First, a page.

• 7. Marketing Implications Of The Ozone… www.ijbmi.org 21 | Page V. DISCUSSION OF RESULTS. The findings of the study revealed that the Nigerian consumers’ preference for the ozone-friendly (green) products was significantly different from ozone depleting substances (conventional) products and the market acceptability of the ozone friendly products was insignificant compared to the conventional products. Interviews held with the respondents corroborated this discovery. For the foam products, the customers complained about the elasticity and durability of the green products relative to the rugged conventional products. The materials when used for bus/ car seats and mattresses rarely withstood the pressures over time and easily collapsed. In refrigeration and air-conditioning, the new (green) refrigerators/split unit air- conditioners hardly match the performances of the conventional products. Though the prices of the green products are affordable and the packaging attractive, the consumers’ interests are centered on utility as they are not ornamental products. The incessant breakdown of these products which may partly be attributed to the epileptic power supply in the country was also a minus. The ozone depleting substances products over the years have shown outstanding performances even under low electric currents with minimal cost of maintenance. The customers showed willingness to buy the ozone depleting substances products (ODSP) if available in the market, the environmental health implications notwithstanding. The impact of current trend and social responsibility on the customers purchase decision was insignificant. The second hand refrigerators and air- conditioners (ODSP) were preferred even at higher prices to the ozone-friendly products and widely accepted due to better performances and cost-effectiveness in terms of maintenance. In the solvent sector, the newly formulated products like heavy duty degreasers, paint dispersants(genopur) and stain removers were less efficient when compared with the conventional products containing trichloroethane or methyl chloroform(TCA) and carbon tetrachloride(CTC).With the high costs of the substitute solvents used to replace the ozone depleting solvents in the formulation, the prices of the cleaning agents became exorbitant. The customers’ preference for and the market acceptability of the ozone friendly products therefore may present serious challenge to the complete phase-out of the ozone depleting substances products in Nigeria if the core benefits are continually not derived from the newly formulated products. 5.1. Conclusion. The study appraised the preference of consumers for the ozone friendly (green) products and the extent to which the products have gained acceptance in the market place. The findings showed that the consumers preferred the ozone depleting substances products to the ozone friendly products and the green products have not gained much market acceptance when compared with conventional (ozone depleting substances) products. The implication is that consumers would likely patronize the ozone depleting substances products if available in the market which may affect the ozone layer protection efforts of various governments and organizations. 5.2. Recommendation Based on the findings of the study, the following recommendations were made; [1] The industrial sectors of Foam, Refrigeration & Air-conditioning and Solvent should embrace holistic eco-strategies to satisfy consumers’ unique needs. Consumers must derive benefits from the offer of the ozone friendly products. If the products offer neither extra individual benefits nor economic incentives, market failure is imminent and the ozone-depleting substances products would be preferred to the ozone friendly alternatives, the health hazards notwithstanding. [2] The various sectors should consider lower introductory prices for the ozone friendly products to re- orient buyer behavior, thereby facilitating a more rapid diffusion of the environmentally compatible products. [3] Manufacturers and marketers of ozone friendly products should seek the intervention of both the States & Federal Government. Such interventions like the Environmental Protection Acts can induce consumer environmentally oriented behavior that can lead to improved market acceptability of the ozone friendly products. [4] The various legislations on ban of the ozone depleting substances products should be strictly enforced to guarantee competitive advantages for the Foam, Refrigeration &Air-Conditioning, Solvent and Halons industrial sectors. [5] The replacement of the ecologically harmful raw materials with more environmentally friendly inputs should be on-going. Effects should be directed to the use of recycled materials. Pricing incentives should be offered to suitable retro-distribution channels to encourage reasonable return of used materials. Using recycled materials would reduce unit costs of production and create cheaper prices for the ozone friendly products. [6] The notion of the environmental benefits, like ozone-friendly, recyclable, refillable, bromide free, should be incorporated in the eco-labels and highlighted in the advertising campaigns to stimulate market penetration of the ozone friendly products. Integrated awareness campaigns through seminars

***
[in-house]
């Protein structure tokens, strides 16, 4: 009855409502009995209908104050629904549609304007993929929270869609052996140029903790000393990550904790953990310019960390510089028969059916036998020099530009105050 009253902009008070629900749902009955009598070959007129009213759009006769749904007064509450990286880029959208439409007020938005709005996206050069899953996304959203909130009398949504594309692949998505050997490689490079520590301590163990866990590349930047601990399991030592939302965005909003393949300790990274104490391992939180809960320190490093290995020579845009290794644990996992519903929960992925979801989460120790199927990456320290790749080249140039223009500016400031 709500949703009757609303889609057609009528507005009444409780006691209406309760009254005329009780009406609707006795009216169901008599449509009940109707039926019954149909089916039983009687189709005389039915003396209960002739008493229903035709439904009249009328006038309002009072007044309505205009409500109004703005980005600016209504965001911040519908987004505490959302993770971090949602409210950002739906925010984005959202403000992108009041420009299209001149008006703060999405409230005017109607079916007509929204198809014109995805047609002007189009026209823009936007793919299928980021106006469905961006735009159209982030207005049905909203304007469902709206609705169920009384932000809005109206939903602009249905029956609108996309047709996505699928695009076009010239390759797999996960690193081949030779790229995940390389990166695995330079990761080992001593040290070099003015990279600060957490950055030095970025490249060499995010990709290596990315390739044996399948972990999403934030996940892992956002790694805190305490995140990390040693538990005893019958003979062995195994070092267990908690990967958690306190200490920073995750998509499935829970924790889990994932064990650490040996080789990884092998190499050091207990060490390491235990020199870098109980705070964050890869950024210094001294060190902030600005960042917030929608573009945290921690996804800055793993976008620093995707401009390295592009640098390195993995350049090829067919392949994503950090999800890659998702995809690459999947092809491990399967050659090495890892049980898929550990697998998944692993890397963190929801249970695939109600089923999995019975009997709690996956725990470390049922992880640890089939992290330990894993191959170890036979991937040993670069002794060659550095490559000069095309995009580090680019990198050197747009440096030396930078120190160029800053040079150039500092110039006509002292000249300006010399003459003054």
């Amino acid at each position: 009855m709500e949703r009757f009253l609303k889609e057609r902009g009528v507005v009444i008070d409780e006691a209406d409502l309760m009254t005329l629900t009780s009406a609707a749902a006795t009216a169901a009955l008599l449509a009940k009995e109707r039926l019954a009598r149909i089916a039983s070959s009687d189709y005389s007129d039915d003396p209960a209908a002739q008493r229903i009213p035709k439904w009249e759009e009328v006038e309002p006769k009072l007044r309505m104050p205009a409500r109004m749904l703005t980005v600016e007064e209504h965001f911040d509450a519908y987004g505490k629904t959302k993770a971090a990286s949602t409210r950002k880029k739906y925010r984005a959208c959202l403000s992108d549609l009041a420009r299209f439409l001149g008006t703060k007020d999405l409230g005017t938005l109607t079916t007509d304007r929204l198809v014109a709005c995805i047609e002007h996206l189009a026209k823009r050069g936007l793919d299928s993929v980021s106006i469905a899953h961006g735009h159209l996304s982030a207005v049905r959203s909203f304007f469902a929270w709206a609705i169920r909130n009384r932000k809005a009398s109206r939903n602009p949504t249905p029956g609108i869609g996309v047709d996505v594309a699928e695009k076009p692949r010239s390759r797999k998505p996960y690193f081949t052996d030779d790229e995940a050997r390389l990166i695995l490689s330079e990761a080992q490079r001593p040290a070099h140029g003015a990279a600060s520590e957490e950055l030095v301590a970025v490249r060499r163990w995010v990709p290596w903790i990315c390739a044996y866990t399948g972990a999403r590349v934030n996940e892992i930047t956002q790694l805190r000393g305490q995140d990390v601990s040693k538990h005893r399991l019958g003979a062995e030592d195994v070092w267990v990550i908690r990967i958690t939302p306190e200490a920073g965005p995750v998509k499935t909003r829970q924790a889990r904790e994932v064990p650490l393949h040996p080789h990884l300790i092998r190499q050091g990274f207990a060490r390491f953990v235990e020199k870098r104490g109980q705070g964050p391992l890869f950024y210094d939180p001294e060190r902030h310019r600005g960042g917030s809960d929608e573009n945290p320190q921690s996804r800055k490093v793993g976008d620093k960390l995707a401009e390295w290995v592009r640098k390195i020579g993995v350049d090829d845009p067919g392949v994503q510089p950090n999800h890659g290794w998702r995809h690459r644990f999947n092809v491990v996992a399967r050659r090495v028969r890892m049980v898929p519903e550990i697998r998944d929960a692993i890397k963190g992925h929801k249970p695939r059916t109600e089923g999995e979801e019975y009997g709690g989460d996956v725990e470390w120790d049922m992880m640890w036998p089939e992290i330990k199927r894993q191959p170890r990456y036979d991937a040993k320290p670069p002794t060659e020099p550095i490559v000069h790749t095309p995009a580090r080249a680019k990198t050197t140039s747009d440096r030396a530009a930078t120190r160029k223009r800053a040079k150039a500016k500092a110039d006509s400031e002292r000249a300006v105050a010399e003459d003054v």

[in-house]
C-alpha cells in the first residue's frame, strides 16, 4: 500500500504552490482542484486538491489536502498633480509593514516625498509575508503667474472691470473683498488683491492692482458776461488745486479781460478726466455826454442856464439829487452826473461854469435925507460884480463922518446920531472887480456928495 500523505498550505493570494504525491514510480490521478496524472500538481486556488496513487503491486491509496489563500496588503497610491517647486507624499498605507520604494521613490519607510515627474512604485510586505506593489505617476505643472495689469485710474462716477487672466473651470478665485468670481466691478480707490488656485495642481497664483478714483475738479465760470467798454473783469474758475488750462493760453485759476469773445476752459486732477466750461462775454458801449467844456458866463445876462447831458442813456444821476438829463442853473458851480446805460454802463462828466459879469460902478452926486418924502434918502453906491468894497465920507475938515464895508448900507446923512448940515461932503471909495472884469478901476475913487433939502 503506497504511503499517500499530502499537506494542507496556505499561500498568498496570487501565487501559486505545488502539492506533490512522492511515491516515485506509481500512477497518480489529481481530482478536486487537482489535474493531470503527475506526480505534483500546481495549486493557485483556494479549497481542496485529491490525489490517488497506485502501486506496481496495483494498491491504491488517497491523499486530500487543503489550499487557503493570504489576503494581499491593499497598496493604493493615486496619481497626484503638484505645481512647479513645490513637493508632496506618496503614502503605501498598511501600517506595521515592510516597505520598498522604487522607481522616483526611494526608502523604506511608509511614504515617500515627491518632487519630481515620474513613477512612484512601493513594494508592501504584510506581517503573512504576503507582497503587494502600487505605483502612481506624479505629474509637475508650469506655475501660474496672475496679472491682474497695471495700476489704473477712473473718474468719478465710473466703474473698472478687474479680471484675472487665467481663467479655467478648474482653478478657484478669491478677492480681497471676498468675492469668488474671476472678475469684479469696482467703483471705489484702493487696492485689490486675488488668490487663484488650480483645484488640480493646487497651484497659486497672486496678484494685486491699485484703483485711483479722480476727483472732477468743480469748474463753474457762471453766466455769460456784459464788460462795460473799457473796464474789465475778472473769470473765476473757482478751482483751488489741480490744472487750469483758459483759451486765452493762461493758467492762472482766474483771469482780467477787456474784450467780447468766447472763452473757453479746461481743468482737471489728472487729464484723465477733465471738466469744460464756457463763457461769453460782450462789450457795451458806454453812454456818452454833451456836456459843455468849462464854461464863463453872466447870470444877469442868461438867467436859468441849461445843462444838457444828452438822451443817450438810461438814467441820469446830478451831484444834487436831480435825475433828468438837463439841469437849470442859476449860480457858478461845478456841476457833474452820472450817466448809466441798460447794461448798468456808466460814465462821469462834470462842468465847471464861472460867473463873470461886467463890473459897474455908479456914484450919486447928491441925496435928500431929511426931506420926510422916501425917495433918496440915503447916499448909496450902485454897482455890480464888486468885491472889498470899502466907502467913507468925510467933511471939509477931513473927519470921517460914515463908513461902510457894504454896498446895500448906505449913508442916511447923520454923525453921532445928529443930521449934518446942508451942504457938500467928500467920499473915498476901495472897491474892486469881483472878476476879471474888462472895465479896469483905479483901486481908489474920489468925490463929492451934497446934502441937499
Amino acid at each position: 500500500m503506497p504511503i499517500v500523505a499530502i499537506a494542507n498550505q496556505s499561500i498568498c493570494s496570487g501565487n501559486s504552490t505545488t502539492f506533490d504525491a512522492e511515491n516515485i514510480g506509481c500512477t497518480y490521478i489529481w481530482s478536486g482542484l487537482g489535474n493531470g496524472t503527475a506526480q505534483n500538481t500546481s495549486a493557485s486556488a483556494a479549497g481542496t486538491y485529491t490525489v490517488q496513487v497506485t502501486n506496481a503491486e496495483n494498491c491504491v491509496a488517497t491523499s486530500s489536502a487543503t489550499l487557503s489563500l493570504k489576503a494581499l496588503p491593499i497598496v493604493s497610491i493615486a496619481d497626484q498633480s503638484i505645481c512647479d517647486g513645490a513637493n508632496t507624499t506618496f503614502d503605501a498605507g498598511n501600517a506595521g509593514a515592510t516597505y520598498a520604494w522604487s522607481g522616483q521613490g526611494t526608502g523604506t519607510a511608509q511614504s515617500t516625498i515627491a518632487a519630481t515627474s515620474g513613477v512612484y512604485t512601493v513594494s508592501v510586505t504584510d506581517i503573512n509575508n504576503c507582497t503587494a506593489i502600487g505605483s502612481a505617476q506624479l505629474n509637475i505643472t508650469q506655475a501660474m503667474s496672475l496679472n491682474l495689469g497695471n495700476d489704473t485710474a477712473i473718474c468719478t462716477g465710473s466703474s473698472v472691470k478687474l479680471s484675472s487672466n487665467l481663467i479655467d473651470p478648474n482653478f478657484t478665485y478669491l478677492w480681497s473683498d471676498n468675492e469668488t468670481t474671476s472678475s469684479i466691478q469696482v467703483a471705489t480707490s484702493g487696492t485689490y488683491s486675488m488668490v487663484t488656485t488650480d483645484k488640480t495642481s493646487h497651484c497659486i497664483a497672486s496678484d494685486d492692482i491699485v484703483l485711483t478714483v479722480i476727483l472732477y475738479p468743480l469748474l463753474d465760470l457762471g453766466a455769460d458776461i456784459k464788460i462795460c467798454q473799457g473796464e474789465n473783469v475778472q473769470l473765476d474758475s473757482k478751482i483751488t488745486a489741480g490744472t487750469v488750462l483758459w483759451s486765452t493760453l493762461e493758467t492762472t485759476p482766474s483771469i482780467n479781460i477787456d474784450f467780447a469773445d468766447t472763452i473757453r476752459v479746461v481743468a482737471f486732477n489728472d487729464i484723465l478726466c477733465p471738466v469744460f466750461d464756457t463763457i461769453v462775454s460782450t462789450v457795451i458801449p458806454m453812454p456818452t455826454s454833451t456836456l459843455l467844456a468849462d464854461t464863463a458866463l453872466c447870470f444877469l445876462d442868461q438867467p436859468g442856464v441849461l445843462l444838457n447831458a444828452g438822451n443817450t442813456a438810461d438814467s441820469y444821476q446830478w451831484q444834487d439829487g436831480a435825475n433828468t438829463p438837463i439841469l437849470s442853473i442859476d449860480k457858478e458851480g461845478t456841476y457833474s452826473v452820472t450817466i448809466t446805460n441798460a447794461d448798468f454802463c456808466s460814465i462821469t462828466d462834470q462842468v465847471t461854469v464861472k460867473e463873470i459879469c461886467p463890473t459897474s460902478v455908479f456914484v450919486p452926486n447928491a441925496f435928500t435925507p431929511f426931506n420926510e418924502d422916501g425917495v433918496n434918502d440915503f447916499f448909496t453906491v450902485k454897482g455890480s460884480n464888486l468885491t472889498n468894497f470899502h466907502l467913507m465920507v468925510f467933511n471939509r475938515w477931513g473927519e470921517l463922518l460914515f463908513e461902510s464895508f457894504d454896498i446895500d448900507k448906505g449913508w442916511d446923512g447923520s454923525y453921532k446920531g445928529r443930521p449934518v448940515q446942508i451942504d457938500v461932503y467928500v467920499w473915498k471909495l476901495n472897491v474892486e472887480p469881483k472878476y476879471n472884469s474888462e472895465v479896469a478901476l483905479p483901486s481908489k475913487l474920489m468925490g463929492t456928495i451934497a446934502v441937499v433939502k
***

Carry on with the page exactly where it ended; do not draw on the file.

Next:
• 8. Marketing Implications Of The Ozone… www.ijbmi.org 22 | Page and workshops should be embarked on by Manufacturers Association of Nigeria, chambers of commerce and other professional bodies, churches and town unions to educate consumers on the harmful effects of the ozone depleting substances products. This measure would adversely affect the acceptability of the ozone depleting substances products in favor of the ozone friendly products. REFERENCE [1] Ababio,O.Y., (1998). New school chemistry, seminar secondary science series, New edition. Onitsha: Africana-Feb Publishers Limited, in Association with FEP International private Limited, Singapore. [2] Acevedo, J, and Nolan, C.(1993).Environmental UV Radiation: Causes-Effects-Consequences. European Commission. http://www.gcrio.org. [3] Ali, A., (2006). Conducting research in education and the social sciences. Enugu: Tashiwa Networks ltd. [4] Arazu, R.J.C., (2004). “The Nigerian solvent sectors” A paper presented at one Day Technical workshop for formulators under the ODS phase-out project for the solvent sector, Lagos 14th October. [5] Bayero, A.K., (2004). “ODS Regulation and solvent sector” A Paper presented at one Day Technical workshop for formulators under the ODS Phase-out project for the solvent sector, Lagos, 14th October. [6] Bora, C., (2011) Ozone layer Depletion: Effects and causes of ozone Depletion. [7] Buzzle. Com Intelligent Life on The web. (2011 Buzzle.com) [8] De Gruiji, F.R., (1995). “Impacts of a projected Depletion of the ozone layer: consequences, The Nature and Implications of Environment change” consequences, Vol 1, No 2. Summer US Global Change Research Information. [9] Dike, O.N., (2004). “Terminal ODS phase-out Project in Atoms Limited; Progress Report”. A Paper presented at one Day Technical workshop for formulators under the ODS phase-out Project for the solvent sector, Lagos, 14th October. [10] Grundey, D. and Zaharia R.M (2008). Sustainable incentives in marketing and strategic Greening: The cases of Lithuania and Romania. Baltic Journal and sustainability. 14 (2), 130-143. [11] Japan SMES Business consortium (1999) “Practical Manual for Phase-out of CTC and TCA”, Tokyo. Prepared for Technical workshop, Nigeria, 14th October 2004 [12] Kotler,P.,and Keller,K,L,(2009).Marketing Management, New Jersey: Pearson Prentice Hall. [13] Lind, D.A, Marshal, W.G, & Wathen, S.A., (2005). “Statistical Techniques in Business and Economics”. 12th Ed. New York: McGraw-hill Lrwin. [14] Oshima, R. (2004) “Alternative solvents/formulations UNIDO, Vienna-Austria” A Paper presented at Technical Workshop for formulators under the ODS Phase-out Project for the Solvent sector. Lagos, 14th October. [15] UNIDO, et al (2004) Working Arrangement of implementation of Terminal ODS Phase-out Umbrella Project in the Solvent Sector, Nigeria Lagos, 14th October.

×